Expat Voices: Abador von Katzbach on living in Germany

Expat Voices: Abador von Katzbach on living in Germany

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American expat Abador von Katzbach loves Berlin’s international outlook and emphasis on culture but hates being told what to do.


Name:
Abador Barnaby Centennial von Katzbach
Nationality: American
City of residence: Berlin
Date of birth: 1983
Civil status: It’s complicated
Occupation: Companion, guard, assistant
Reason for moving to Germany: Accompanying partner


What was your first impression of Germany?


Great! Interesting and historic cities (especially Berlin), very international and lots of culture.

What do you think of the food?

Nice variety and cheap (in Berlin). Going high-end, one can dine well, there’s real value for money.

What do you think of the shopping in Germany?

It sucks – poor customer service, utter lack of helpfulness and friendliness in shops and there’s not a lot of variety, especially in textiles.

What do you appreciate about living in Germany?

Access to the rest of the world, especially France, Denmark and Poland. I also appreciate that people here actually read magazines, newspapers and yes, books.

What do you find most frustrating about living in Germany?


I don’t like being told what to do, which is something Germans excel at – this special brand of righteous indignation. I hate the customer service, the narrow aisles in supermarkets and the inability to find what you want. The weather is particularly awful, too.

What puzzles you about German culture and what do you miss since you’ve moved here?

I’m puzzled by why people have to be so grumpy in Berlin. I miss the chattiness of folks at home, the interest they take in others. I also dislike how people often compete to be ‘smarter’ than everyone else, how they have to lecture others about what they know, sometimes just talking to hear themselves talk and to seem intellectual.

How does the quality of life in Germany compare to the quality of life in other countries that you’ve lived in?

It rates very high because of the inexpensive cost of living, the access to other countries, the international flavour of Berlin and the emphasis put on socializing and taking in culture.

If you could change anything about Germany, what would it be?

The narrowness and how closed off people here are to new ideas. The mentality of resigned acceptance of things as they are and the culture of envy.

What advice would you give to a newcomer?

Learn the language.

Is there anything that you like to add, which we haven’t addressed in the questionnaire?

The questions somehow led to negative answers. But there is a lot to like about living here in Berlin: the freshness of food, especially fruit and vegetables; the attention toward being environmentally friendly; the priorities placed on family, friends and social events; the strengths of friendships; the emphasis placed on learning, free time, culture and travel. There is a lot on offer and a lot to love.

 

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2 Comments To This Article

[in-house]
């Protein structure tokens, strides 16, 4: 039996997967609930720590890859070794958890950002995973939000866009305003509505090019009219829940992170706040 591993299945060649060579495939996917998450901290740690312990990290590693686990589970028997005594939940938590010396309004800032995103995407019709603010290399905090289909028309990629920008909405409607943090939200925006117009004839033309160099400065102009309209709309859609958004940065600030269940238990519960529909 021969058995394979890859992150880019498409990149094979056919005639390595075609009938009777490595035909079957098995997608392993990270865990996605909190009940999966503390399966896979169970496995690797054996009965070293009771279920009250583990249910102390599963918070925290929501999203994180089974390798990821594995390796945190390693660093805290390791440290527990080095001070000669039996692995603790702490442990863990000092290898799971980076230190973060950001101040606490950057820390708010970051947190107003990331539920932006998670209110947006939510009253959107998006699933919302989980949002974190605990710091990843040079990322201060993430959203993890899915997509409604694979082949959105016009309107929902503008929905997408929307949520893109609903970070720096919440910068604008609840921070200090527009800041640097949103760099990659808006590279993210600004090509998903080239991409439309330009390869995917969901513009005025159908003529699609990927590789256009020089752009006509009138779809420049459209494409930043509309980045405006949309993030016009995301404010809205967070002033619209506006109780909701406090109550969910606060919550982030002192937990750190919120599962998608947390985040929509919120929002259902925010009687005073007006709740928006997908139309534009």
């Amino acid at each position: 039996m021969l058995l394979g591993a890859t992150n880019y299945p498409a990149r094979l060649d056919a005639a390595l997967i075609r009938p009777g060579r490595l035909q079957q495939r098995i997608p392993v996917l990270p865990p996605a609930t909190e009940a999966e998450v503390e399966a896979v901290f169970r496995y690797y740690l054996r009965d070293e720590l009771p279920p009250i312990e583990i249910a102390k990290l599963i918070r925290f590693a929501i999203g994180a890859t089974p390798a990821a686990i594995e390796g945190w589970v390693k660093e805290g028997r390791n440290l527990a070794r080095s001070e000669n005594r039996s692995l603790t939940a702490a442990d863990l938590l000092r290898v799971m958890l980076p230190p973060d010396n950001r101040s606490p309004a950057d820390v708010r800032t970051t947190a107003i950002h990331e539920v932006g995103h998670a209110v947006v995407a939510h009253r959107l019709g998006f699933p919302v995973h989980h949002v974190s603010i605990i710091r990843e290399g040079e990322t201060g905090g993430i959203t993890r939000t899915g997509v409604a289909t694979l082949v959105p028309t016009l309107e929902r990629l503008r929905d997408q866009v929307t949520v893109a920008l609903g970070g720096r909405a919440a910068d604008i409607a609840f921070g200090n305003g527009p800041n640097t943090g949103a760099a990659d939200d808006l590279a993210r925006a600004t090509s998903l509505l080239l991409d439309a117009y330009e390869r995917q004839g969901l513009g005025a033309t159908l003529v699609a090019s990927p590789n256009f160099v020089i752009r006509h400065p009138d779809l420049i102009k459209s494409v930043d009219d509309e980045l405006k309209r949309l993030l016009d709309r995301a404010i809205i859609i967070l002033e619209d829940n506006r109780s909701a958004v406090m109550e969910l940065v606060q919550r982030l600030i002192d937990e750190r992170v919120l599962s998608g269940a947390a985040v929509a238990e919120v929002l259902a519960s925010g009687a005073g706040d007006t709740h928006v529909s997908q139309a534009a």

• cashy posted:

    on 12th August 2009, 04:22:42 - Reply

    Regarding Berlin - additional facts and figures:
    In June 2008, 473,117 residents (14.0% of the population) were of foreign nationality, hailing from 195 different countries.[49] Another 394,000 citizens (11.7%) are descendants of international migrants and have either become naturalized German citizens or obtained citizenship by virtue of birth in Germany.[50] The largest groups of foreign national are those from Turkey (113,779), Poland (44,400), Serbia (23,370), Russia (14,615), Italy (14,446), the United States (13,761), France (12,611), Vietnam (12,165), Croatia (11,029), Bosnia and Herzegovina (10,576), the United Kingdom (9,797), Greece (9,749), Austria (8,813), Ukraine (8,709), Lebanon (7,691), Spain (6,637), the People's Republic of China (6,013), Bulgaria (6,621), and Thailand (5,878).

  • Cashy posted:

    on 12th August 2009, 03:55:43 - Reply

    Abador von Katzbach is living in Berlin
    - so his experience is not of all of Germany - I for one love shopping in Germany particularily in Bavaria because I still find quality clothes which are stylish at an affordable price. My city in the US is New York and quality things are all imported from Europe (Italy, France, Germany) and frightfully expensive.
    And isn't it strange - he is complaining about Textiles?
    I imported high end Textiles from Germany into the US and sold to all the top Stores, Saks, Bloomis, Hammacher Schlemmer and Private Clubs.
    They thought my textiles were georgeous.

    His further complaints about narrow isles in the Supermarkets. I guess he has not seen New York City and the endless lines to get to the cash registers in a store like Trader Joe's for example. (Good products but endless lines and narow isles).

    Abador further states that he doesn't like to be told what to do.
    It seems to me that Abador propbably asked something about Berlin, or Germany or about the culture there. So answers were offered to him, because he is a foreigner and people wish to be helpful and assist. I think he is misinterpreting their offer to guidance as being told what to do.

    Oh and about the grumpiness of Germans in Berlin. Many aren't even German they are foreigners and have a language problem just like millions here in New York.
    Here in the Big Apple people don't show an interest when they travel the subways, are on escalators or are fed up with loud noises from busses and traffic.......... Big Cities take their toll. - so the masses here put plugs into their ears - this way the show their disinterest.!!!

    Maybe Abador should return to the folks at home, he seems to be more comfortable with them.

    about all on this subject.
    cashy